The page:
Have you ever noticed that when we mess up, it is a temporary lapse of judgment, but if someone else messes up, he or she will be immediately declared a hypocrite and unfit for the kingdom? I once heard a comment by a pastor saying, “We cannot measure Christianity by the conduct of Christians; but rather by the character of Christ!”
One of my favorite childhood stories of self-righteousness came out of a daily routine carried out in the opening exercises my fourth grade year in 1969. Every morning, we stood at attention to recite the flag salute and the Lord’s Prayer. Our teacher encouraged us before the prayer to bow our heads and close our eyes.
There was a certain boy in the class most of us considered a source of irritation. He bounced off the walls, rarely brushed his teeth, and had an incessant runny nose. Girls avoided him like the plague and boys taunted him mercilessly. Johnny wanted so desperately just to fit in.
During the morning exercises, I noticed a grave infraction of the “heads bowed, eyes closed” rule. Out of the corner of my eye, I was secretly watching Johnny look around the room during the Lord’s Prayer. As soon as we came to “Amen” and began taking our seats, my hand shot up. I felt it was my duty to inform the teacher that there was an irreverent defector among us.
“Mrs. Schuneman, Mrs. Schuneman,” I blurted as my hand waved wildly. “Johnny had his eyes open during the prayer!”
I just knew Johnny would be staying inside for recess. I felt I had single-handedly saved the entire class from the would-be tormenter for the day.
Mrs. Schuneman, without missing a beat, very calmly returned, “Shari, how did you know?”
OK, I was young, but I was no dummy. I heard the bars of guilt slam shut in my conscience. I had just hung myself with the rope intended for Johnny. Her question did not demand a verbal response. With gentle wisdom, she tenderly admonished me, but sweltering conviction was throbbing in my head.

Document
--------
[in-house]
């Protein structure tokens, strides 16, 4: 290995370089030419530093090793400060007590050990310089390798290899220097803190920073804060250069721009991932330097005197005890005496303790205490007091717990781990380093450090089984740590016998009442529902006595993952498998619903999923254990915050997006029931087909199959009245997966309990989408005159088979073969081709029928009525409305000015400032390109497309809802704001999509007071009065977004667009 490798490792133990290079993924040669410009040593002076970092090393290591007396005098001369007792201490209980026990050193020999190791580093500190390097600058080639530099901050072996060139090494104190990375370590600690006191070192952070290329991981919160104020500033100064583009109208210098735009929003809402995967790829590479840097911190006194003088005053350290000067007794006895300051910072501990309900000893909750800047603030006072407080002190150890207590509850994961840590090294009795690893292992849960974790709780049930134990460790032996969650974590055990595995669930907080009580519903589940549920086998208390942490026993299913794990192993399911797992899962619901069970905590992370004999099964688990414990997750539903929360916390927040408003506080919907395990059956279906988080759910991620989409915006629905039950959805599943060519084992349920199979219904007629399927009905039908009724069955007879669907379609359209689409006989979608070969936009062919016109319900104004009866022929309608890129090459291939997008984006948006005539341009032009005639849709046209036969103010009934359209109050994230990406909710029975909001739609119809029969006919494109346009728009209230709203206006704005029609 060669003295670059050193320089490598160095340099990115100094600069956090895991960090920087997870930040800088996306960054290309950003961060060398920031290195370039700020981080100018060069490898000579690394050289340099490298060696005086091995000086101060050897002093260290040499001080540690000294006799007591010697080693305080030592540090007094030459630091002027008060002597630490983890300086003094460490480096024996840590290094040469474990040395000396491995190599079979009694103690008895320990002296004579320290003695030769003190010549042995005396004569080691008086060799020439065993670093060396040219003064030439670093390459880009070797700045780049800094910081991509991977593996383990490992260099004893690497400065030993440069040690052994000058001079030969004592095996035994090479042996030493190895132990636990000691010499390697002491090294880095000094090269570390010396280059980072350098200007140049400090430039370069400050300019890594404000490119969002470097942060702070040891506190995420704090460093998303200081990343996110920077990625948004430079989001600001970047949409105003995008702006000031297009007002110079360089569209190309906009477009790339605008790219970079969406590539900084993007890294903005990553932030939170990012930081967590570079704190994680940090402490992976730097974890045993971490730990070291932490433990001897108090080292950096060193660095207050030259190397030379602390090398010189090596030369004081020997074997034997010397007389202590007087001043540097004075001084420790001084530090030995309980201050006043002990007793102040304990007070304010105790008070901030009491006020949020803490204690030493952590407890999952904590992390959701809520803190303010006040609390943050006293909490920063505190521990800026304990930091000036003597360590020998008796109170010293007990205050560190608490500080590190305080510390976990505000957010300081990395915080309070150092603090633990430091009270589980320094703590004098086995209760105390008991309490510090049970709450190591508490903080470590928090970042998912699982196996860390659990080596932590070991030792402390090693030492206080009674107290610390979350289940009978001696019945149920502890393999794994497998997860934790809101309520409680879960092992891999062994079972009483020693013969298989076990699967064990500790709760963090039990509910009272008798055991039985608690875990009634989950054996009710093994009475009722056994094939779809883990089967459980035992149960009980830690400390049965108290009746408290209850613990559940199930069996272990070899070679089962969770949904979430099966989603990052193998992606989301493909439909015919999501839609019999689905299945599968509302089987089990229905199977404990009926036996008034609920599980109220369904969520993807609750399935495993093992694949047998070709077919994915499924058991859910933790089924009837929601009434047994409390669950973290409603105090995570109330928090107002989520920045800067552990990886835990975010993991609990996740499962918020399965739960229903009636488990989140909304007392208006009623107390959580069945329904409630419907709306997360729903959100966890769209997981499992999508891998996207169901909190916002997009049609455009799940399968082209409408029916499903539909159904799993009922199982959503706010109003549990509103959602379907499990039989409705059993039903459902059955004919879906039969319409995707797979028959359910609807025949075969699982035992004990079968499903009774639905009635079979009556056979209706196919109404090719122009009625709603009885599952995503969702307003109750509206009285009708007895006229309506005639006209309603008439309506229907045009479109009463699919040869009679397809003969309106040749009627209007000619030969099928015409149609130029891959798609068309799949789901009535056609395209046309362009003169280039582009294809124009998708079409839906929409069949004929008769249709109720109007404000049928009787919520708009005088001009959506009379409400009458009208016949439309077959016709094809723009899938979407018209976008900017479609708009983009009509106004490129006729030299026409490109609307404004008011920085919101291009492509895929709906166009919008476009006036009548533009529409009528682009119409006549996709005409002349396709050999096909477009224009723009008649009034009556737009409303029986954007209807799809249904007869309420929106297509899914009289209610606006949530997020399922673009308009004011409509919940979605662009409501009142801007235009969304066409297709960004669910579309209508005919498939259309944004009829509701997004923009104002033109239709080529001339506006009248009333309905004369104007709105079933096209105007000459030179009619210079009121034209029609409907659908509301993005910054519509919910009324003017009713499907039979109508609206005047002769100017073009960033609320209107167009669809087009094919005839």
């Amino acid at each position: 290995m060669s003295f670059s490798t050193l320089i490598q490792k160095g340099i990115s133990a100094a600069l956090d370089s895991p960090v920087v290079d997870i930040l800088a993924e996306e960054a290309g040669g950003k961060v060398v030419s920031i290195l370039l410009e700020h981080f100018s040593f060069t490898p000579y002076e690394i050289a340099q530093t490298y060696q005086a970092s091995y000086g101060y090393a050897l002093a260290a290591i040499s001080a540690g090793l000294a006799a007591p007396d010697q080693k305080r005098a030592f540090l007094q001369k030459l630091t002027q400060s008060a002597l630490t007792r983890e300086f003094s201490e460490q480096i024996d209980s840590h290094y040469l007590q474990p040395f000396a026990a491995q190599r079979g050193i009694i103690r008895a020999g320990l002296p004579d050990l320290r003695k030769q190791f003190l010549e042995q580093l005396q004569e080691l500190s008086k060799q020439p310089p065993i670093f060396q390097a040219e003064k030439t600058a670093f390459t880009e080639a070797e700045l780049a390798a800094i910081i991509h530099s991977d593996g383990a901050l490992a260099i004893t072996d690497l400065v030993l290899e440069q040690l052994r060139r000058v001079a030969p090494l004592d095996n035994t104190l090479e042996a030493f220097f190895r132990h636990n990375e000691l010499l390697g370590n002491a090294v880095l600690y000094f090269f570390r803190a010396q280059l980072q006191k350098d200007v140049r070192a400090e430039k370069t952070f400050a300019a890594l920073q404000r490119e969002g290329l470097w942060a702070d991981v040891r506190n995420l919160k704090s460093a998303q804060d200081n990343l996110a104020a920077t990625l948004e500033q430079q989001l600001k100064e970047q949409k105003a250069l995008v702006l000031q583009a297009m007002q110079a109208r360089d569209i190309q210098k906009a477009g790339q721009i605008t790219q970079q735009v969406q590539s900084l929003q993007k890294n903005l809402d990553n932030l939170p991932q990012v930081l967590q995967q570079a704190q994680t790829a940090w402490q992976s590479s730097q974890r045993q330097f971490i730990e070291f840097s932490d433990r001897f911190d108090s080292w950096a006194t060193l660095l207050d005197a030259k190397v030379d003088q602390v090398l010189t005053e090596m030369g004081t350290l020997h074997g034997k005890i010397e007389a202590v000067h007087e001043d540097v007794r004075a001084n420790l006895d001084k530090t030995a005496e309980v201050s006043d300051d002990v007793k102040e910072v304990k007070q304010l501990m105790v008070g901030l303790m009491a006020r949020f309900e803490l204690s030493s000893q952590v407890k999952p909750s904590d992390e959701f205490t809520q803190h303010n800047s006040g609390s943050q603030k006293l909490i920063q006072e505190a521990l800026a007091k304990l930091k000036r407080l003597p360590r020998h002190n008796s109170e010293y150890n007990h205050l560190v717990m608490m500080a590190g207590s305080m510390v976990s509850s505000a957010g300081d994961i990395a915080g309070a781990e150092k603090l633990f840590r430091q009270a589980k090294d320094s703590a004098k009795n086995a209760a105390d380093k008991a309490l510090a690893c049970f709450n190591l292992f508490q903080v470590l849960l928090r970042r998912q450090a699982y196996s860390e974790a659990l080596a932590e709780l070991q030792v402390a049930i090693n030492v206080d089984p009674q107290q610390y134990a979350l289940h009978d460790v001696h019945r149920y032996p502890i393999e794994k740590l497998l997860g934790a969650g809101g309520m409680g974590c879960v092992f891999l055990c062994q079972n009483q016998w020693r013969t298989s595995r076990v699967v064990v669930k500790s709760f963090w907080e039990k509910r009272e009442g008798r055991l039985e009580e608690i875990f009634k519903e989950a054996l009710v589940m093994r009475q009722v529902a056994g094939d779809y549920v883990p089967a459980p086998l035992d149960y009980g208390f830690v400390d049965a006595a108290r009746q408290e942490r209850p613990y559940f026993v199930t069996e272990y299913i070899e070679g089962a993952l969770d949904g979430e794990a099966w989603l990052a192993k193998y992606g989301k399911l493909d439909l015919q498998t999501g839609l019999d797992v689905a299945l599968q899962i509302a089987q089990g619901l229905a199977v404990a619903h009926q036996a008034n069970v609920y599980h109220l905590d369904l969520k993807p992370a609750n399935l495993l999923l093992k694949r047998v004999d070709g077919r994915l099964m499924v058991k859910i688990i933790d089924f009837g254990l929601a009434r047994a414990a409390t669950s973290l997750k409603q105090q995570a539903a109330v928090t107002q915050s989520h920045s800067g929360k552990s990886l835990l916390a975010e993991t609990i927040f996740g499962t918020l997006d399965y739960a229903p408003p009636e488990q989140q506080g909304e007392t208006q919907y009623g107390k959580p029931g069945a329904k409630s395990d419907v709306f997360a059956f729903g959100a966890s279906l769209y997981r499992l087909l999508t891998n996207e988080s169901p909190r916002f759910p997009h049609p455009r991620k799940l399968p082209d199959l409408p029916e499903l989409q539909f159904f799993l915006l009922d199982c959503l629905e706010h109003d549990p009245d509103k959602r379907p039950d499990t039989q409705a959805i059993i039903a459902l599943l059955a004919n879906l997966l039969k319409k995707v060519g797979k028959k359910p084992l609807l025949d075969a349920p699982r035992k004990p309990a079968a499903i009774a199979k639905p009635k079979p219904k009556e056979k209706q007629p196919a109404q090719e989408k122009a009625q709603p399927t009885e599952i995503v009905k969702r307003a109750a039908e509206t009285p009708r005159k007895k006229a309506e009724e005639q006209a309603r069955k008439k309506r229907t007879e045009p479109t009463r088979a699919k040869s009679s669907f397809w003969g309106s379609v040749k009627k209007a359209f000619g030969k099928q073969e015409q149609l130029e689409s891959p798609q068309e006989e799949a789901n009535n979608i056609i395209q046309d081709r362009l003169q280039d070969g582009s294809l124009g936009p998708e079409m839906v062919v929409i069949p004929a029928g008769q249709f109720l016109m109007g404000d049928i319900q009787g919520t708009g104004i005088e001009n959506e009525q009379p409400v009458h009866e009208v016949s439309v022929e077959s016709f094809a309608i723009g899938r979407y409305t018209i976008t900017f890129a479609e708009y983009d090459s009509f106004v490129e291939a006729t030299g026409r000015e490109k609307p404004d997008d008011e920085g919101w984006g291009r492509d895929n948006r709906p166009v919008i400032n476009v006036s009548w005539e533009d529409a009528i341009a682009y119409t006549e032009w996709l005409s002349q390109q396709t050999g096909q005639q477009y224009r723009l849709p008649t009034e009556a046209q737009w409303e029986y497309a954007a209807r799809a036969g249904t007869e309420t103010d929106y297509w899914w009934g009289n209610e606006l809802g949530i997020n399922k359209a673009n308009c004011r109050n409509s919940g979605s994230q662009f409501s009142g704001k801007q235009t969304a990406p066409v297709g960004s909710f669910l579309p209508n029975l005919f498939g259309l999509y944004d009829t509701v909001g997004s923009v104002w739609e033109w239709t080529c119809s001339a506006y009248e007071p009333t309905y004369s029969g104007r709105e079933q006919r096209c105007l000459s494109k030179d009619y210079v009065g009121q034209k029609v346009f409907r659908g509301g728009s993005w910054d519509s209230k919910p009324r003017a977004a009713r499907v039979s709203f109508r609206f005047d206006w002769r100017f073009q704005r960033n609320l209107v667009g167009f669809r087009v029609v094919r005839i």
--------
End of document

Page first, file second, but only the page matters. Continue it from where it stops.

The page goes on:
Throughout the years, there have been several times when I pulled out the self-righteous rope of condemnation. As Christians, many times we can come across as harsh as a blowtorch instead of the gentle candle God calls us to be. I envision an angel of the Lord coming along after me with a broom and dustpan sweeping up my messes.
First Corinthians 4:21 says, “Shall I come to you with a rod, or with love and a spirit of gentleness?”
Paul reminds us in the third chapter of 2 Thessalonians that we are to be gentle even with those who lead undisciplined lives, to not consider them an enemy but to gently admonish them as a brother [or sister]. The hard part is then leaving the rest of the work to the Holy Spirit to change the heart of the person. The Christian life is indeed a daily work in progress. We will only have arrived when we see Him face to face.
Merciful Father, You sent Your Son into the world not to condemn the world, but that the world might be saved through Him. Thank you that the Spirit of Christ sets us free from the law of sin and death. Forgive us for the times we really mess up. Help us to be as patient with others Lord, as You have been with us. Holy Spirit, remind us to be tenderhearted and forgiving and to let the warmth of the light of Christ draw others to the Cross. In Jesus’ name, Amen.